Could a brave Sir Keir Unite the Kingdoms?
An Opinion by Ewan Hoyle: a Reboot Member, ex-Scottish Liberal Democrat & UK Volt Member.
Scotland has spoken.
It has delivered an emphatic message about what it demands for its future. And that message is that half the country supports independence – and half the country doesn’t.
The pro-independence parties combined achieved 49% in the constituencies and 51% in the regional list. The fact that these votes have delivered a 15-seat pro-independence majority has nevertheless caused Nicola Sturgeon to state
“…There is simply no democratic justification whatsoever for Boris Johnson or anyone else seeking to block the right of the people of Scotland to choose our future.”
She’s not messing about.
Sturgeon went on to describe the likely path of the United Kingdom and its government:
“But while we have obviously focussed this weekend on our own election results, the results south of the border reveal an important truth about Scotland and the rest of the UK.
“The majority of people in Scotland back a progressive, inclusive, outward looking vision for the future of our nation.
“And yet we are facing many more years of right-wing Brexit-obsessed Tory governments that we don’t vote for, taking us in a direction we haven’t chosen. And that brings into sharp focus the key question we posed at this election – how do we best secure the kind of country we want to build?”
Nicola Sturgeon contrasts Scotland’s progressive vision with that of Tory governments at Westminster. Escape from right-wing Tory rule is the reason she gives for the independence mission.
But we know that the UK is not a conservative country.
The UK popular vote has supported progressive majorities in every election since the war. All except one. In 2015. In 2015 the combined vote of the Tories, UKIP and the DUP took the right into the majority for the first time in over 70 years. What was different about 2015 was the meteoric rise of the SNP after the 2014 independence referendum. The UK electorate didn’t want a party in power that wanted to disband the United Kingdom. Faced with a Tory ad campaign placing Ed Miliband snugly in Alex Salmond’s pocket, the electorate lost their appetite for supporting a Labour party that was looking very likely to need the SNP’s support to take power.
Nicola Sturgeon doesn’t want the people of Scotland to know this, but the majority of people in England back a progressive, inclusive, outward looking vision for the future of their nation too, and the strength of the SNP is a major factor in stopping them achieving that vision.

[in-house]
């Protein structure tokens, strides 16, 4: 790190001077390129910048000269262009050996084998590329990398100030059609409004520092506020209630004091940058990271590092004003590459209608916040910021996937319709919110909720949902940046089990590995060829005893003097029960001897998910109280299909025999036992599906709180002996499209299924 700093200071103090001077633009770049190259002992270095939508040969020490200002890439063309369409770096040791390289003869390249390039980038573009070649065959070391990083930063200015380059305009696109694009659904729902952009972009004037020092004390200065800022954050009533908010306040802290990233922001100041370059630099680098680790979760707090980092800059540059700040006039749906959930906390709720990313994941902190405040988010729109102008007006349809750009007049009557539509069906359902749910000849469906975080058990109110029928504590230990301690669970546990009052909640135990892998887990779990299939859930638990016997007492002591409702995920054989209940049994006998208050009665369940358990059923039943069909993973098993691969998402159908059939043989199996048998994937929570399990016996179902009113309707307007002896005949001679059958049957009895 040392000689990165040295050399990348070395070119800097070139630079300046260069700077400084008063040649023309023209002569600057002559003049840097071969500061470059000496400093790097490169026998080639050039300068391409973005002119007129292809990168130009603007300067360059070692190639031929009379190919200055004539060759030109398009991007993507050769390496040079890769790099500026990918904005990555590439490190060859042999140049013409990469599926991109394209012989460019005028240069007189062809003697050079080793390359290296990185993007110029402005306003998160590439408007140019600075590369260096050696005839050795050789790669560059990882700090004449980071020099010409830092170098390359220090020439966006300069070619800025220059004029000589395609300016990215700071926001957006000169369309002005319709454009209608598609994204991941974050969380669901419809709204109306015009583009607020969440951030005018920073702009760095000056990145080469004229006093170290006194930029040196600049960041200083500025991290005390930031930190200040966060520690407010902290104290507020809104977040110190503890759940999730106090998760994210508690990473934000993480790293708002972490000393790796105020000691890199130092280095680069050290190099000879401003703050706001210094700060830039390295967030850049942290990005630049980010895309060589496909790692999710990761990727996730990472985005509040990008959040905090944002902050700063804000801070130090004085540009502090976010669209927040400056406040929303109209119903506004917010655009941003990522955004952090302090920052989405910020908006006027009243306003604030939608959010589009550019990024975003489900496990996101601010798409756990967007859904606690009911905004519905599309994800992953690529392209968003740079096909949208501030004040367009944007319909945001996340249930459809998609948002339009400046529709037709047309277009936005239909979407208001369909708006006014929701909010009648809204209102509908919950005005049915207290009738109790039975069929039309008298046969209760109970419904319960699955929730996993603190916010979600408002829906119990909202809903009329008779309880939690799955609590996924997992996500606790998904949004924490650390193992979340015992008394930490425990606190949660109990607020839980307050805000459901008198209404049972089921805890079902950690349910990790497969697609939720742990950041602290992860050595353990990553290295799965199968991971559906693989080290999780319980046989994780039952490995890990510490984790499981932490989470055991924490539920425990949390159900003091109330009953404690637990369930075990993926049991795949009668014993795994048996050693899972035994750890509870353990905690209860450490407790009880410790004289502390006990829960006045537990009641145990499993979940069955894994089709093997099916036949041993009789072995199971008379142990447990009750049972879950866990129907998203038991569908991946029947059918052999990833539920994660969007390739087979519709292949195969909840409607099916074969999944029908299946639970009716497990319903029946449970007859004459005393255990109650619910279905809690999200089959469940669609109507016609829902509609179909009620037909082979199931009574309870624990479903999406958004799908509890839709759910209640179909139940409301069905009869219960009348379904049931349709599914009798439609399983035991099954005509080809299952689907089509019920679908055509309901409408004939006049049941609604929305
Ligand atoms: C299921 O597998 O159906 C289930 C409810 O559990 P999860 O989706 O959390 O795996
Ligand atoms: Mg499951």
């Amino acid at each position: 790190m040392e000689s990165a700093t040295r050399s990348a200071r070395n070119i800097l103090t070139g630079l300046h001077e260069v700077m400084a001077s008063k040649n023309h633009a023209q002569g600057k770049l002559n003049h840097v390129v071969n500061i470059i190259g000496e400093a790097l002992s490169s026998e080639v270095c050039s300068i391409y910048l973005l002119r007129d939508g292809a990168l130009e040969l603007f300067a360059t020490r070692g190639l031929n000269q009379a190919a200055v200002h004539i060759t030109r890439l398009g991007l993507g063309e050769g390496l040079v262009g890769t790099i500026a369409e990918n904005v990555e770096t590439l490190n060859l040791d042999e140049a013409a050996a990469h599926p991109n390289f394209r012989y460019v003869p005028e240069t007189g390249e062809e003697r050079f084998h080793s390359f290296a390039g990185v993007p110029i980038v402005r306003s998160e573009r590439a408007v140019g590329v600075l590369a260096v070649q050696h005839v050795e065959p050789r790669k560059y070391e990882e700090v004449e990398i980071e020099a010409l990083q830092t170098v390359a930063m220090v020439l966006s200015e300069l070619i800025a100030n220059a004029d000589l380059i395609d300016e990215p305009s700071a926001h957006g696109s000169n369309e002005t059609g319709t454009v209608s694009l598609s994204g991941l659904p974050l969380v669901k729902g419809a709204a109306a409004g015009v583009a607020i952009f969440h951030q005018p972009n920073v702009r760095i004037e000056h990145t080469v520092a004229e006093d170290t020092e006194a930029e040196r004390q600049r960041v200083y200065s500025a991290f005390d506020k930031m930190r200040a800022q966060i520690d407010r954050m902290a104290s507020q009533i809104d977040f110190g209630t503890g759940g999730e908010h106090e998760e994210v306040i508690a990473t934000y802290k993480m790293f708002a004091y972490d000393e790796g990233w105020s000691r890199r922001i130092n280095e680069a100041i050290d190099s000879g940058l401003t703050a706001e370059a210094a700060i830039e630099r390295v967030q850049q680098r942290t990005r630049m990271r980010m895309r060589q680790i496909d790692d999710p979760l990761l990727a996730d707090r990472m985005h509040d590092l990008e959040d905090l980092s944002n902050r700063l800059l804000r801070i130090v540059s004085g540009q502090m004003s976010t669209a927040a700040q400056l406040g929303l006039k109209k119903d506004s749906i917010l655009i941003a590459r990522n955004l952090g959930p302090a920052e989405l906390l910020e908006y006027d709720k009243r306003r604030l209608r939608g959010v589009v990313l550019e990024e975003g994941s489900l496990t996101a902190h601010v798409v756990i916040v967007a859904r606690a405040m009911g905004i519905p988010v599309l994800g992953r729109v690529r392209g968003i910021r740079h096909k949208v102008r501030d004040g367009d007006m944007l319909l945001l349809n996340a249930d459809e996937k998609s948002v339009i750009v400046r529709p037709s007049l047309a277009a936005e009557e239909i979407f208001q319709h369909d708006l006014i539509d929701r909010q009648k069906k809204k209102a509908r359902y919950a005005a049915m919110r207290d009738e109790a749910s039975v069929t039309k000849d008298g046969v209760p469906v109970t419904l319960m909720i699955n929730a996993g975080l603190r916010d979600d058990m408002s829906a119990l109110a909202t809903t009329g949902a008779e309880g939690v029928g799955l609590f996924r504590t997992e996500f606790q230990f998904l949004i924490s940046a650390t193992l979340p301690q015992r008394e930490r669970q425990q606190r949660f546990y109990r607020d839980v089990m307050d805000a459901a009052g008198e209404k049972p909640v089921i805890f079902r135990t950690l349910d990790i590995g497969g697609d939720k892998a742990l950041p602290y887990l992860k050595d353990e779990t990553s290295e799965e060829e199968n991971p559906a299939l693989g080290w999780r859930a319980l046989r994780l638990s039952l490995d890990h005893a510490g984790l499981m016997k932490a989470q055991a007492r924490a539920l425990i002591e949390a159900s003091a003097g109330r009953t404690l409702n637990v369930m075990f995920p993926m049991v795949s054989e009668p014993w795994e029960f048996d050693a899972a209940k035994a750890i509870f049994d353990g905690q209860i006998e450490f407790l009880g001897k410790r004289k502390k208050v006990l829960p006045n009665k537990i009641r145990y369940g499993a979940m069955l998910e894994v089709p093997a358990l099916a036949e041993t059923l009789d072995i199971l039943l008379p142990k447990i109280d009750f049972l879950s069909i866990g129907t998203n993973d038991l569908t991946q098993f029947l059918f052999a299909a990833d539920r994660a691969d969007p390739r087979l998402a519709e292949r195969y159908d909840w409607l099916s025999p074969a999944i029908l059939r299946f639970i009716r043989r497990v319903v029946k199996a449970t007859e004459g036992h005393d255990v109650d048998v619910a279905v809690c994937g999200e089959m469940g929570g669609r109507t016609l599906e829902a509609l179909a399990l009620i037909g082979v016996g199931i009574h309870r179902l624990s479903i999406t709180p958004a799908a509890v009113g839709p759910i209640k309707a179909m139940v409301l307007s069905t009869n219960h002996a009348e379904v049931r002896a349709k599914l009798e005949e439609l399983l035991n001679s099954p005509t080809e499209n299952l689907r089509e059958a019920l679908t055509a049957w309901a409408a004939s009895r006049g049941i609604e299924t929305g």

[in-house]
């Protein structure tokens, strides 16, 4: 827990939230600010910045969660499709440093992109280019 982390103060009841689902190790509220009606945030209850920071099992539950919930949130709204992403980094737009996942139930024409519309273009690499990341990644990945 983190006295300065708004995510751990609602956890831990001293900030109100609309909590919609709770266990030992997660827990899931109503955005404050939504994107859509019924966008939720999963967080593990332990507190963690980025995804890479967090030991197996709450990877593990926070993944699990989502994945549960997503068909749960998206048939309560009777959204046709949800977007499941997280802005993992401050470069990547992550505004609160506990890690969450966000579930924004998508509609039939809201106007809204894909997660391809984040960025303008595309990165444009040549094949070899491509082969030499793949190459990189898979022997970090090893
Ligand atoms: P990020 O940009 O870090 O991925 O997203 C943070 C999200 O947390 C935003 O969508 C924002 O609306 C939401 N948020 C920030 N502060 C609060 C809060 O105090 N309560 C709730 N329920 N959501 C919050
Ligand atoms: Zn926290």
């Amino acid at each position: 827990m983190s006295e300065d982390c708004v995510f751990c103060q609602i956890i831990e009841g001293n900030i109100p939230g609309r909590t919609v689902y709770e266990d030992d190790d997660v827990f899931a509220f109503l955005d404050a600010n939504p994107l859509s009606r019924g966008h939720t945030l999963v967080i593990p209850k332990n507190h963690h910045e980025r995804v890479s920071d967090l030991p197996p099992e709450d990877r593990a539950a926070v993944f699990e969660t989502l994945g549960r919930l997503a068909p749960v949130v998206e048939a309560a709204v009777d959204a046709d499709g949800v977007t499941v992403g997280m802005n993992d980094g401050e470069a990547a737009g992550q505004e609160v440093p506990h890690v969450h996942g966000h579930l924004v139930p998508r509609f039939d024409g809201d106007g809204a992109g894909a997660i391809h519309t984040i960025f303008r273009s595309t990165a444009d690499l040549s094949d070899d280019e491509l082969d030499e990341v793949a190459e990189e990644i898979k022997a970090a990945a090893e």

Just as the anti-Independence vote in Scotland is divided between three parties in the constituencies (so allowing the pro-Independence parties to win a 15 seat majority on 49-51% of the vote), the progressive vote in the UK is divided between Labour, the Lib Dems and, increasingly, the Greens. Boris Johnson’s Conservatives can romp to an 80 seat majority on 43.6% of the vote as a result. Not because the UK is a conservative country, but because the UK has an unequivocally dreadful electoral system which distorts the preferences of the electorate in favour of anyone who can unite the right.
Scotland will continue to support the SNP and independence and the UK will continue electing the Conservatives until the left and centre realise we need radical change. Someone needs to have sufficient vision and wisdom to unite the left and centre behind a plan to reform the electoral system to one which gives the Scottish, English, Welsh, and Northern Irish people the governments they both want and deserve.
While Scotland embarks upon another five years of constitutional bickering with the UK government, the Labour party appears to be embarking upon yet more years of internal bickering of its own. Labour will not become the next governing party of the UK if it continues on its present course, and the Scottish people see no route out of being governed by right-wing populists as a result.
There is one thing that Keir Starmer could do that could make him Prime Minister. It could also unite Labour members in common purpose, and allow the Scots to see a permanent route out of majority Tory rule without separation.
What should Labour do now?
Keir Starmer needs to propose that all of UK politics that sits to the left of the Conservative party unites to stand one constituency champion against each Conservative (and SNP) candidate at the next election.
Keir Starmer needs to embrace the clamour for proportional representation that is spreading throughout his party and make it one of the key policies that would be delivered in the next Parliament.
And Keir Starmer needs to address the infighting in the Labour party by announcing its dissolution. The Labour party has floundered as an inconsistent brand for too long. Maybe it needs to be two consistent brands with distinct agendas that can unite and motivate all members of the Labour movement behind defeating Boris Johnson? Labour will never win again by only motivating half of its membership while alienating the other half.